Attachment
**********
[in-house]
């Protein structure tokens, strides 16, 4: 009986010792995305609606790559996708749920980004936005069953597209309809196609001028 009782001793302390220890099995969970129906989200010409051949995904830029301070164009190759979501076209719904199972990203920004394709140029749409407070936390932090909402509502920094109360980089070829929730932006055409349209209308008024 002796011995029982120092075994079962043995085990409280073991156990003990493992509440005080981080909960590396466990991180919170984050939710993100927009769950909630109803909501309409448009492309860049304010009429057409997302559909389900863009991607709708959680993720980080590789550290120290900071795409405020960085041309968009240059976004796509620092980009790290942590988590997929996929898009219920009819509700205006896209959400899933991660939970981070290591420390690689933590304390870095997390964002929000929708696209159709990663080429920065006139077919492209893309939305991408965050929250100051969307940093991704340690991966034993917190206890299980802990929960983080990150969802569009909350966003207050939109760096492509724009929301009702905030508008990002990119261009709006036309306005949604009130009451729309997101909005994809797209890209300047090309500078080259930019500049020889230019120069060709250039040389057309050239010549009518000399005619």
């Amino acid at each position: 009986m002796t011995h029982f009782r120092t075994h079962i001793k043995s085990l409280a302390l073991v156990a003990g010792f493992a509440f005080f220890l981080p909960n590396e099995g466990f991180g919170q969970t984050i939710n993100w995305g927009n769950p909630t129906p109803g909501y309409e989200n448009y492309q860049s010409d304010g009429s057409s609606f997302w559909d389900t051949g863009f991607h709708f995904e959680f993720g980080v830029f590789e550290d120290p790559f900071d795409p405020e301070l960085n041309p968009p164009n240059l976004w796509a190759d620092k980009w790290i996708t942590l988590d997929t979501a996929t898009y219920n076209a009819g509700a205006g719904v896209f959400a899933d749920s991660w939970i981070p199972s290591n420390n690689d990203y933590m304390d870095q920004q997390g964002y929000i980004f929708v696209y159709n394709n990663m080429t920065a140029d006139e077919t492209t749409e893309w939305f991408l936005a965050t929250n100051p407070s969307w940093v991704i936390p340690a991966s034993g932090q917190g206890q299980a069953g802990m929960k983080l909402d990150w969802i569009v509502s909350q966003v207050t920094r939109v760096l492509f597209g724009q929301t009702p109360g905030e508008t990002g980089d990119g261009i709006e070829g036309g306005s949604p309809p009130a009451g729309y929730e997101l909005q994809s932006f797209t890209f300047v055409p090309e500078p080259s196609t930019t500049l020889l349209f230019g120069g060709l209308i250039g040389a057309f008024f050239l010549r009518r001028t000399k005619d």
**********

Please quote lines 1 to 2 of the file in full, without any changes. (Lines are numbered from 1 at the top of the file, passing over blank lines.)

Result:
[in-house]
């Protein structure tokens, strides 16, 4: 009986010792995305609606790559996708749920980004936005069953597209309809196609001028 009782001793302390220890099995969970129906989200010409051949995904830029301070164009190759979501076209719904199972990203920004394709140029749409407070936390932090909402509502920094109360980089070829929730932006055409349209209308008024 002796011995029982120092075994079962043995085990409280073991156990003990493992509440005080981080909960590396466990991180919170984050939710993100927009769950909630109803909501309409448009492309860049304010009429057409997302559909389900863009991607709708959680993720980080590789550290120290900071795409405020960085041309968009240059976004796509620092980009790290942590988590997929996929898009219920009819509700205006896209959400899933991660939970981070290591420390690689933590304390870095997390964002929000929708696209159709990663080429920065006139077919492209893309939305991408965050929250100051969307940093991704340690991966034993917190206890299980802990929960983080990150969802569009909350966003207050939109760096492509724009929301009702905030508008990002990119261009709006036309306005949604009130009451729309997101909005994809797209890209300047090309500078080259930019500049020889230019120069060709250039040389057309050239010549009518000399005619």